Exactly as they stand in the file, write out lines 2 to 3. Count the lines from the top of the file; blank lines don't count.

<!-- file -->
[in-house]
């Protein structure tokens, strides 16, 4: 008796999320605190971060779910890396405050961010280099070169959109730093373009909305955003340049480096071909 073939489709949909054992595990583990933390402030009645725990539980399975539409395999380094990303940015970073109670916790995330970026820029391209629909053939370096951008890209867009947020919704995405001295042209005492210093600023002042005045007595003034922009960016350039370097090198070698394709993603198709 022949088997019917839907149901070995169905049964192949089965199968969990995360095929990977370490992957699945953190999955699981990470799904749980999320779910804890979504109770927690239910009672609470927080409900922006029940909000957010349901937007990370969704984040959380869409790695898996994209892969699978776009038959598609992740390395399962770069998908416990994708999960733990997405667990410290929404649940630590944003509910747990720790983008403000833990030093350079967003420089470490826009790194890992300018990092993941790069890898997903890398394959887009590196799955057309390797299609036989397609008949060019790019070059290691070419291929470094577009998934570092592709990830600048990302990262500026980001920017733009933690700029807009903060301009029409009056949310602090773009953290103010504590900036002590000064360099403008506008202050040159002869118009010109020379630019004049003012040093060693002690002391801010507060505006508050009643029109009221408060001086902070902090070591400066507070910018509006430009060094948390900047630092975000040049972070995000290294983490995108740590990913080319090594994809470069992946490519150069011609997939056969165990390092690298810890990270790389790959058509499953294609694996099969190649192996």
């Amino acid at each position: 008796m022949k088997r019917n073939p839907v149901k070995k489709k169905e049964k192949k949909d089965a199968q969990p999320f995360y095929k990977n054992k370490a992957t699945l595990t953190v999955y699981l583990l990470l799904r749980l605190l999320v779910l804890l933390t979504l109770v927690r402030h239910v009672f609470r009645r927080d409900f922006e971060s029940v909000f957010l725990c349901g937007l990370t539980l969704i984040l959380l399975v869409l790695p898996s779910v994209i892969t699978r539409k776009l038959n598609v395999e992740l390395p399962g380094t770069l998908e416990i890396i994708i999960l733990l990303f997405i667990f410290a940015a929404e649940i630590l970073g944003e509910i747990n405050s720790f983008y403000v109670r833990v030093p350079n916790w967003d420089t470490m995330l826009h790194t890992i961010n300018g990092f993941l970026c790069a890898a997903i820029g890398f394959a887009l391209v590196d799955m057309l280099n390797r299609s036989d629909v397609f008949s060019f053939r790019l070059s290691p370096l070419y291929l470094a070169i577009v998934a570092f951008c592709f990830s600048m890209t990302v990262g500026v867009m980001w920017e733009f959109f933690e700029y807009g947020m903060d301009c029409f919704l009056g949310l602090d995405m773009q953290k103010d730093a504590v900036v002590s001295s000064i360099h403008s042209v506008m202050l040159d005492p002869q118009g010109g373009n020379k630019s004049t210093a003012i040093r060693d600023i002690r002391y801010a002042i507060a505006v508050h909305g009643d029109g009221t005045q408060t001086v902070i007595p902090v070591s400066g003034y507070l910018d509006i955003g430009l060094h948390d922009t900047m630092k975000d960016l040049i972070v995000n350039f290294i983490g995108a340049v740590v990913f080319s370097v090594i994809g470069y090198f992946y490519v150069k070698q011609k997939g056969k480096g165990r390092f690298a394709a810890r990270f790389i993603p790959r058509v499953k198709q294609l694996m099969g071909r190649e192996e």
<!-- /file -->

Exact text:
């Protein structure tokens, strides 16, 4: 008796999320605190971060779910890396405050961010280099070169959109730093373009909305955003340049480096071909 073939489709949909054992595990583990933390402030009645725990539980399975539409395999380094990303940015970073109670916790995330970026820029391209629909053939370096951008890209867009947020919704995405001295042209005492210093600023002042005045007595003034922009960016350039370097090198070698394709993603198709 022949088997019917839907149901070995169905049964192949089965199968969990995360095929990977370490992957699945953190999955699981990470799904749980999320779910804890979504109770927690239910009672609470927080409900922006029940909000957010349901937007990370969704984040959380869409790695898996994209892969699978776009038959598609992740390395399962770069998908416990994708999960733990997405667990410290929404649940630590944003509910747990720790983008403000833990030093350079967003420089470490826009790194890992300018990092993941790069890898997903890398394959887009590196799955057309390797299609036989397609008949060019790019070059290691070419291929470094577009998934570092592709990830600048990302990262500026980001920017733009933690700029807009903060301009029409009056949310602090773009953290103010504590900036002590000064360099403008506008202050040159002869118009010109020379630019004049003012040093060693002690002391801010507060505006508050009643029109009221408060001086902070902090070591400066507070910018509006430009060094948390900047630092975000040049972070995000290294983490995108740590990913080319090594994809470069992946490519150069011609997939056969165990390092690298810890990270790389790959058509499953294609694996099969190649192996």
């Amino acid at each position: 008796m022949k088997r019917n073939p839907v149901k070995k489709k169905e049964k192949k949909d089965a199968q969990p999320f995360y095929k990977n054992k370490a992957t699945l595990t953190v999955y699981l583990l990470l799904r749980l605190l999320v779910l804890l933390t979504l109770v927690r402030h239910v009672f609470r009645r927080d409900f922006e971060s029940v909000f957010l725990c349901g937007l990370t539980l969704i984040l959380l399975v869409l790695p898996s779910v994209i892969t699978r539409k776009l038959n598609v395999e992740l390395p399962g380094t770069l998908e416990i890396i994708i999960l733990l990303f997405i667990f410290a940015a929404e649940i630590l970073g944003e509910i747990n405050s720790f983008y403000v109670r833990v030093p350079n916790w967003d420089t470490m995330l826009h790194t890992i961010n300018g990092f993941l970026c790069a890898a997903i820029g890398f394959a887009l391209v590196d799955m057309l280099n390797r299609s036989d629909v397609f008949s060019f053939r790019l070059s290691p370096l070419y291929l470094a070169i577009v998934a570092f951008c592709f990830s600048m890209t990302v990262g500026v867009m980001w920017e733009f959109f933690e700029y807009g947020m903060d301009c029409f919704l009056g949310l602090d995405m773009q953290k103010d730093a504590v900036v002590s001295s000064i360099h403008s042209v506008m202050l040159d005492p002869q118009g010109g373009n020379k630019s004049t210093a003012i040093r060693d600023i002690r002391y801010a002042i507060a505006v508050h909305g009643d029109g009221t005045q408060t001086v902070i007595p902090v070591s400066g003034y507070l910018d509006i955003g430009l060094h948390d922009t900047m630092k975000d960016l040049i972070v995000n350039f290294i983490g995108a340049v740590v990913f080319s370097v090594i994809g470069y090198f992946y490519v150069k070698q011609k997939g056969k480096g165990r390092f690298a394709a810890r990270f790389i993603p790959r058509v499953k198709q294609l694996m099969g071909r190649e192996e």